Originally published in Orlando Sentinel, July 25, 2013

By Jeremy I. Levitt and Yohuru Williams, Guest columnists

In light of its recent decisions in critical cases involving voting rights and affirmative action, it appears that the U.S. Supreme Court is waging legal warfare on America’s well-settled civil-rights landscape.

In other words, the Roberts court seems bent on reversing jurisprudential and legislative actions that advanced racial equality and justice.

The gutting of the enforcement arm of the Voting Rights Act in the landmark case Shelby County v. Holder, and the court’s proposal that universities pursue race-neutral means of achieving racial diversity in the controversial ruling in Fisher v. University of Texas at Austin, beg the question: Are we entering a new period of colorblind discrimination where post-racial and race-neutral law serve as new mechanisms of racial exclusion and oppression?

Even as Chief Justice John Roberts and the slim majority propose such a victory, the 5-4 decision in Fisher points not only to deep division but also to the difficulty in litigating and legislating race in a nation with conscious amnesia about its brutal legacy of discrimination against African-Americans. Trayvon Martin tragically did not live long enough to enjoy America’s new race-neutral world, to cast a vote or to apply to college.

How is racial equality and justice achievable when the original promises of citizenship remain elusive? How is it attainable when killing innocent black children is sanctioned by state authority?

While Jim Crow segregation was characterized by overt means of stifling and disqualifying voters and relegating African-Americans to third-class citizenship, “Roberts Crow” isolationism provides legal brick and mortar to those committed to the idea of white privilege and entitlement on the one hand, and black marginalization and inequality on the other.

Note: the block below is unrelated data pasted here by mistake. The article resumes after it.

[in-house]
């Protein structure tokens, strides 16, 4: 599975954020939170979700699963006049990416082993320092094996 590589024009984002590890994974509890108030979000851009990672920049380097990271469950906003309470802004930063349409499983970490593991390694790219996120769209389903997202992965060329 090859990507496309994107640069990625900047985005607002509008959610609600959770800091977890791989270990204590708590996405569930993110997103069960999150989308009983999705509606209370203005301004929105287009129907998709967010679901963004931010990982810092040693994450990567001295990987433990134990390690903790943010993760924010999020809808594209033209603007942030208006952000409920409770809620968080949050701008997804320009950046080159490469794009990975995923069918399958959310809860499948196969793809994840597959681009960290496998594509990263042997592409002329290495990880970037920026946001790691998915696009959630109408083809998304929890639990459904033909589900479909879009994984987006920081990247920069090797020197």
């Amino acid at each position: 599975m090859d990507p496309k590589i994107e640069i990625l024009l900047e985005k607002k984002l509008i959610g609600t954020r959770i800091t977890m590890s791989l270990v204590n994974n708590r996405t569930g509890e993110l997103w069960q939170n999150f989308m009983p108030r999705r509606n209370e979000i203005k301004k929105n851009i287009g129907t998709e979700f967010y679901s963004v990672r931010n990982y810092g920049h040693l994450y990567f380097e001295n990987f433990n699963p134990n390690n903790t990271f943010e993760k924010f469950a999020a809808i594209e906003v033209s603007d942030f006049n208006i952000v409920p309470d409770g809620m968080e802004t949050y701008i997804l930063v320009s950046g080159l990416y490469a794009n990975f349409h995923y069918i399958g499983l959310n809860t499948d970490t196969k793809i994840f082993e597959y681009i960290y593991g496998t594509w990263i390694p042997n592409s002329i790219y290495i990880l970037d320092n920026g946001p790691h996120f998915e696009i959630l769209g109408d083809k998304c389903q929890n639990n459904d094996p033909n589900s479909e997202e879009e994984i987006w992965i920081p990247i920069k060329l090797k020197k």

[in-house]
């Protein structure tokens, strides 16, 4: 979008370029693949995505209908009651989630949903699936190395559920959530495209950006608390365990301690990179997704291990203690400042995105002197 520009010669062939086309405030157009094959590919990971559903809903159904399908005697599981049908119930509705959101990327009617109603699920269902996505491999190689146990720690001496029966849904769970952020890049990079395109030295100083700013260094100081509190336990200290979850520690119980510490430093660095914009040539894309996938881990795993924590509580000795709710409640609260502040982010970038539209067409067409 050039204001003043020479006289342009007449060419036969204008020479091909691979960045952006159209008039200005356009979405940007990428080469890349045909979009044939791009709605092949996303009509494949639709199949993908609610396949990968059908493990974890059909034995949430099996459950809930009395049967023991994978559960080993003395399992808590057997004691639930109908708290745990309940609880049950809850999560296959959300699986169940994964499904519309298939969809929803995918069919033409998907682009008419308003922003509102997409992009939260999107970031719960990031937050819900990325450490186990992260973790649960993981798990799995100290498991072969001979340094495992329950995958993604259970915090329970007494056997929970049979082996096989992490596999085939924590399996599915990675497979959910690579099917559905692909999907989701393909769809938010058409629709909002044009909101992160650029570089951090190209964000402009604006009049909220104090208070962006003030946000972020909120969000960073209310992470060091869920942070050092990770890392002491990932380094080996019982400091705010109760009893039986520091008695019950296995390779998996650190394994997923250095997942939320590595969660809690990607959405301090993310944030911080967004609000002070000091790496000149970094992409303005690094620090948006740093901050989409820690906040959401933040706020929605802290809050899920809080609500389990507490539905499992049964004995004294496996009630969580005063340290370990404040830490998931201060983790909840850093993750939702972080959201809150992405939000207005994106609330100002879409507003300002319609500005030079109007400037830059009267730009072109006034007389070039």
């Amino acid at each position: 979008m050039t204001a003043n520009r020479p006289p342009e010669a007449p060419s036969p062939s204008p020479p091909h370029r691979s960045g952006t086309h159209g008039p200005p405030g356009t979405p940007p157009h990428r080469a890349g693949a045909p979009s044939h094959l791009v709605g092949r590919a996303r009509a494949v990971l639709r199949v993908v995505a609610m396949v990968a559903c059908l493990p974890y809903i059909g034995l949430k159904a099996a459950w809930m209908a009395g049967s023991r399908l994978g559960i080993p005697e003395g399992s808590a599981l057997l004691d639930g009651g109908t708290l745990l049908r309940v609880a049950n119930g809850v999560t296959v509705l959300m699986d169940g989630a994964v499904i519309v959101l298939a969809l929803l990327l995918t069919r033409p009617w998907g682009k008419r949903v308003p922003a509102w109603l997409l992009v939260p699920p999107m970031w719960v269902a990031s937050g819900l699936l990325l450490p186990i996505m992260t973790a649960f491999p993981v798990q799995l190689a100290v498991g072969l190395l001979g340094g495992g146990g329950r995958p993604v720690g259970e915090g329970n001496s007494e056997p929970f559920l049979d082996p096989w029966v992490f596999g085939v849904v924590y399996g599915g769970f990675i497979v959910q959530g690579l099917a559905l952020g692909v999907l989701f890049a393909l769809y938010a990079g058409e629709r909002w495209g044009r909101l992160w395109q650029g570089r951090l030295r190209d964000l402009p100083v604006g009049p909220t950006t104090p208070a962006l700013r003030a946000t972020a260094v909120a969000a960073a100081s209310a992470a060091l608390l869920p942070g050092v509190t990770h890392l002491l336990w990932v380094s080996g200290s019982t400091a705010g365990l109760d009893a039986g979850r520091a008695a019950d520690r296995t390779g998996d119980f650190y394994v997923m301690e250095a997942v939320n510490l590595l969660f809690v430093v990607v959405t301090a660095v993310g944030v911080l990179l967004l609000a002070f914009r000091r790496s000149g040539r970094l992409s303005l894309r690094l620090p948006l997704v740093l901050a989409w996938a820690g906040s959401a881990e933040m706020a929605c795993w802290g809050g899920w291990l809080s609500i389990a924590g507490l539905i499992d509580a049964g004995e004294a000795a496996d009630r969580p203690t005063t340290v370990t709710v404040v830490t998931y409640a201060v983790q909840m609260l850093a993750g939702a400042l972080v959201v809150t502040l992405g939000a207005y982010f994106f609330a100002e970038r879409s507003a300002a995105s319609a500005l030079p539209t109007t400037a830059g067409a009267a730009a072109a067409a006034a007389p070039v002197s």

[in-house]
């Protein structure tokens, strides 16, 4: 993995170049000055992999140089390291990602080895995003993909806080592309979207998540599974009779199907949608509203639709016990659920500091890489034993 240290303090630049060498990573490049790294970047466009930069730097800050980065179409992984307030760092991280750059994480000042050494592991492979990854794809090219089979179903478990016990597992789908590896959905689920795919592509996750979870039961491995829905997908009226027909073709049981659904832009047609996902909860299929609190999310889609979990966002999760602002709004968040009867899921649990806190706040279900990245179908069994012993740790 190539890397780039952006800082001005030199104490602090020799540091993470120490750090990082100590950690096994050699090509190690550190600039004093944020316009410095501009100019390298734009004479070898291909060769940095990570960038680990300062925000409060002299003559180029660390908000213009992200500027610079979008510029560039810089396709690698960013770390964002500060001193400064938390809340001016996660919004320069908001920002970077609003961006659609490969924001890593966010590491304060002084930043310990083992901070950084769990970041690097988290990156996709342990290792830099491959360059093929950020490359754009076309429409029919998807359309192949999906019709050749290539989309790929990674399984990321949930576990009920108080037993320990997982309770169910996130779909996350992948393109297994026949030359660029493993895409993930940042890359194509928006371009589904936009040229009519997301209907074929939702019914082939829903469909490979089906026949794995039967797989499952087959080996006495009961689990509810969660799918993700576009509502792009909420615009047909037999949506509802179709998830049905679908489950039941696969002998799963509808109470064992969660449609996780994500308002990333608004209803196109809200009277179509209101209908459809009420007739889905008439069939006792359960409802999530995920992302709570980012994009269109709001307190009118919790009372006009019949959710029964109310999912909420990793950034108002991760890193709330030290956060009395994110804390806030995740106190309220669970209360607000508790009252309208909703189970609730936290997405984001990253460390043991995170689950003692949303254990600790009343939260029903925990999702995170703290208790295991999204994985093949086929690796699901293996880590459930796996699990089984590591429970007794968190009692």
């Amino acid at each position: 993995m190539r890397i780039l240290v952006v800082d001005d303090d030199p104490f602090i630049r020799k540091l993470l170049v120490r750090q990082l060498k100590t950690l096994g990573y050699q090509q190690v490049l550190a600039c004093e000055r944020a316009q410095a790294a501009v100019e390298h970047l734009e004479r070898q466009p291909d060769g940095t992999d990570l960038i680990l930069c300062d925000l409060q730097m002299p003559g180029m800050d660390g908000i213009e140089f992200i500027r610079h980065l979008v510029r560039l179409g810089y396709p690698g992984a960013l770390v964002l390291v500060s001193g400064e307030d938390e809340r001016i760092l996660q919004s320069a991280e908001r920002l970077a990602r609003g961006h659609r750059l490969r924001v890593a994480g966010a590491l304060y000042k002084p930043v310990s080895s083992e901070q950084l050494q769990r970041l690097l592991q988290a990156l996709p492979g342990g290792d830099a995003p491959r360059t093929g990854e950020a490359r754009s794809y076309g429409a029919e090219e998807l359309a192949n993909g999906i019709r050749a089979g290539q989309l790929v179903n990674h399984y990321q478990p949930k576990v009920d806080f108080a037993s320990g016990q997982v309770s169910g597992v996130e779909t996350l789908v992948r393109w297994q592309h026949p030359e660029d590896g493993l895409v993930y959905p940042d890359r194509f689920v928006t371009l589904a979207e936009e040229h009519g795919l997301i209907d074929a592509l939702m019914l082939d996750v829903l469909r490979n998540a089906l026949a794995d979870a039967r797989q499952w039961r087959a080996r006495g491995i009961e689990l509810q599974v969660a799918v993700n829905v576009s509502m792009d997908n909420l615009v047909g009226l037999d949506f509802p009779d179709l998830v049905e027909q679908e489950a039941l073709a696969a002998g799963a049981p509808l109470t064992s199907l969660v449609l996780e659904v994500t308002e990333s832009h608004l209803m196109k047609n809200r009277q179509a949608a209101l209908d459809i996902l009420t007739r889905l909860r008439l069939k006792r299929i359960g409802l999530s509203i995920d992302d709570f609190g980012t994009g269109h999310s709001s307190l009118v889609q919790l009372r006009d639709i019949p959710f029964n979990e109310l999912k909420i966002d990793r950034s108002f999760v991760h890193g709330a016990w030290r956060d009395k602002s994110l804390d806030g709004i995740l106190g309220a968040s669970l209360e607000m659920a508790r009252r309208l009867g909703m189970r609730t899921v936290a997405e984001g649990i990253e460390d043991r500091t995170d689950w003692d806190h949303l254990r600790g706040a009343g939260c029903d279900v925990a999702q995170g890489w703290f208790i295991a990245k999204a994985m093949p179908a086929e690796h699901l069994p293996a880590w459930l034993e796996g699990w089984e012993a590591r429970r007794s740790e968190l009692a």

The court’s recent decision in the Shelby County case strikes down an enduring act of Congress and declares vital voting-rights protections to be unconstitutional on the nefarious presumption that, according to Roberts, “Our country has changed, and while any racial discrimination in voting is too much, Congress must ensure that the legislation it passes to remedy that problem speaks to current conditions.”

If the mentalities that led to Trayvon Martin’s death and George Zimmerman’s acquittal are any measure of change or current conditions, our nation is in deep trouble.

The Roberts majority casually presumes that equality has been achieved because an African-American has been elected president, and blacks and whites can share the same physical space at lunch counters and lavatories. Yet, as the Trayvon Martin travesty horrifically illuminates, black citizenship is an illusion insidiously propagated by the mantra of white colorblindness. Need I mention James Byrd, Amadou Diallo and Sean Bell?

In the face of the highly touted successes of the few, the damning statistics affirming the stifling presence of racial inequality are written off and unjustly attributed to self-destructive behavior in the same way that Trayvon was labeled the provocateur in his own death.

Roberts Crow isolationism reinforces the self-destructive narrative and will have the intended consequence of providing a thick veil of legal protection for those that seek to disenfranchise voters, reduce the number of African-Americans attending university and use racial violence against blacks under the cloak of standing their ground.

Roberts Crow validates the strong and persistent fear that one black man’s triumph means that the worst battles on the racial front are behind us. Obama’s election spun a dangerous narrative among mainstream conservatives and liberals of a post-racial America where racism is dead.

Of course, race played no role in the killing of Trayvon and acquittal of Zimmerman. Roberts Crow embraces this race-neutral racism, raising the question of who benefits the most from racial muteness and neutralism.

It should come as no surprise that those who support the demise of voting rights and affirmative action also comprise the group that believe in Zimmerman’s innocence. Can we truly afford such race-neutral dishonesty without abandoning our core democratic values?

Similar to its assertive brother Jim Crow, Roberts Crow jeopardizes the very fabric of our democracy by refusing to acknowledge that acute racism exists and African-American citizenship remains illusory.

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